Separate Corporate Personality

Topics: Corporation, Corporations law, United Kingdom company law Pages: 5 (3356 words) Published: November 2, 2014
Question- Critically discuss the principles of separate corporate personality and limited liability in relation to companies. Introduction- Overview of Separate Corporate Personality and Limited Liability This principle of a separate corporate personality has a long-standing concept which can be found before the landmark case of the Salomon v Salomon Co Ltd, although it typically is related with the decision. As a result, the case has been defined as a decision that demonstrated and clearly outlined the concept of separate corporate personality, that is grounded the notion that the company is at law a different person altogether from the subscribers to the memorandum. This corporate veil is therefore a mechanism which separates a company from its members. It grants limited liability to the companys shareholders, allows the company to acquire profits and suffer losses, enter into contracts and properties as a separate entity. The principle of separate corporate personality is now defined as a unyielding rock that has been concretised in the section 16(2) of Companies Act 2006. Limited liability, as a result of the separate and different corporate personality, has the foundation of the modern corporation and hence the company law. Limited liability is deemed necessary because it promotes commerce and industrial growth. It is still recognised that this distinction between respective legal personalities, rights and the liabilities of a company and those of its shareholders is still as valid today as it was when the House of Lords had decidedin Salomon. However, despite (or perhaps because of) the important, overarching nature of separate corporate personality, a number of exceptions have been developed allowing the corporate veil, in certain situations, to be set aside or pierced. This therefore means that the separate corporate personality is not absolute different to the statutory and the common laws justification which has indeed developed to uplift the veil, with such consequence that the rights or the liabilities or the activities of its company are treated as the rights or the liabilities or the activities of its shareholders. Quite simply, the principle of separate corporate personality is not in each and every case desirable and the courts have therefore been presented with the need to restrict this overarching concept, in order to prevent and avoid it being abused by a third party. When Can Separate Legal Personality be Set Aside Although this attention to the corporate veil may initially appear to have a powerful and necessary mechanism for overriding limited liability when justifiable, the courts approach to the lifting of the veil has been criticised on the grounds that it is unpredictably applied. On the other hand it has been argued that both the existence and lifting of the corporate veil is rooted in policy considerations which necessarily sacrifices predictability in the pursuance of justice. This is however not helpful for companies that wish to know with certainty whether particular activities or corporate structures will attract the attention of the courts. Despite the long-standing and important nature of separate corporate personality, litigants have in many situations sought to challenge the limited liability of company members. Such claims are most commonly applied to situations and conditions in which a company is used to sham or as a faade to obscure the facts, allowing its members to avoid personal liability. The courts have been careful however to protect this concept of a separate corporate personality hence this veil not being easily set aside save in cases which turn on the wording of particular statutes or contracts, the court is not to be free to disregard the principle ofSalomon that has merely considered that justice is so requires. Whats clear is that this area of the law remains uncertain and hence companies must be careful when conducting their affairs should...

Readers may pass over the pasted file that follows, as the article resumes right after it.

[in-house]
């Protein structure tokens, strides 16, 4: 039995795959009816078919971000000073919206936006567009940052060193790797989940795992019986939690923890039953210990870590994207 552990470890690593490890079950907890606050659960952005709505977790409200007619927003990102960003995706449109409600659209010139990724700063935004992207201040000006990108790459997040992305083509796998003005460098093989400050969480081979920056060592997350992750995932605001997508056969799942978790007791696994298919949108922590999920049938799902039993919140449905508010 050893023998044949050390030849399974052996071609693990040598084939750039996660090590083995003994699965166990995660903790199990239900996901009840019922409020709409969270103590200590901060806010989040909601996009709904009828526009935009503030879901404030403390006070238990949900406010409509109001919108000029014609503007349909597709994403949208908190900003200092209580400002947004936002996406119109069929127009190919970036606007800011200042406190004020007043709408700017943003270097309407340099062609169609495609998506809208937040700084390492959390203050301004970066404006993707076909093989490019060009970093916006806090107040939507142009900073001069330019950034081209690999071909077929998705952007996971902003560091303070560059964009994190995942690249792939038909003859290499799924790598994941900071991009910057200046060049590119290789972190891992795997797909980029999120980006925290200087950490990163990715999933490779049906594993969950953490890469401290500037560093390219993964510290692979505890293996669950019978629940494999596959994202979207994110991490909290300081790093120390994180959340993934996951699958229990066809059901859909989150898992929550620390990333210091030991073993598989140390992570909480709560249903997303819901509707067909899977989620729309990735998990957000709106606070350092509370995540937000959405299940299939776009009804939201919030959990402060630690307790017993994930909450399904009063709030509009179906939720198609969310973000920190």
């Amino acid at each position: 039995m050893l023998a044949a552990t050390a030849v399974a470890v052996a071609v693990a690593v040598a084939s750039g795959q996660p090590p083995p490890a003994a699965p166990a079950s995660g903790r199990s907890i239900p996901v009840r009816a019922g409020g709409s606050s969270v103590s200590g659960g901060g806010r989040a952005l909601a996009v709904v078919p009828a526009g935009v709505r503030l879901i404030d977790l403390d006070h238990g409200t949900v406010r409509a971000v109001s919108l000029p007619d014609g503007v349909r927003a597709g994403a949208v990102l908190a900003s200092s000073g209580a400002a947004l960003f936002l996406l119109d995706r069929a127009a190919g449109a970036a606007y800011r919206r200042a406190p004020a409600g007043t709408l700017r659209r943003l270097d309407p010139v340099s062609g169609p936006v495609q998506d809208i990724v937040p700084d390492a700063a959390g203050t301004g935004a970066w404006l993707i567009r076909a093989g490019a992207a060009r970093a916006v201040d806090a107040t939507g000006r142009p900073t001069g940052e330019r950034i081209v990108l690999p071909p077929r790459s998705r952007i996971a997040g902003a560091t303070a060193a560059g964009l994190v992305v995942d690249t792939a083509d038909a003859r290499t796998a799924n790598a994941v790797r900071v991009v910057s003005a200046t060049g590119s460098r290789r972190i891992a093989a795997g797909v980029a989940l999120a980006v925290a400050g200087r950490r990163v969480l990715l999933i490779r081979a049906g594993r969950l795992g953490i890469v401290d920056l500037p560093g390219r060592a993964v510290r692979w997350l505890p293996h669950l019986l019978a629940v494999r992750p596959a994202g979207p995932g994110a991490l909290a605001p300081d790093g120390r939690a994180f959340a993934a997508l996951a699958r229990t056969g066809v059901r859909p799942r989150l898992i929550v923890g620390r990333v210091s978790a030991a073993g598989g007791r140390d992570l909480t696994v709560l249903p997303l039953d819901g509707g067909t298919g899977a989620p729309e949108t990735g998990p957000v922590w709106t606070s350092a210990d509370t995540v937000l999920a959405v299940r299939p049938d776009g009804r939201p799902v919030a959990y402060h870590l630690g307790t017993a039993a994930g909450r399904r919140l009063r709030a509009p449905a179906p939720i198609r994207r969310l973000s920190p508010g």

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Hashem v Shayif and Another 2008 EWHC 2380 (Fam). D Lightman E Hargreaves, Petrodel Resources Ltd v Prest Where are we now2013 19 TT 9, 879. PAGE MERGEFORMAT 1 Y, dXiJ(x(
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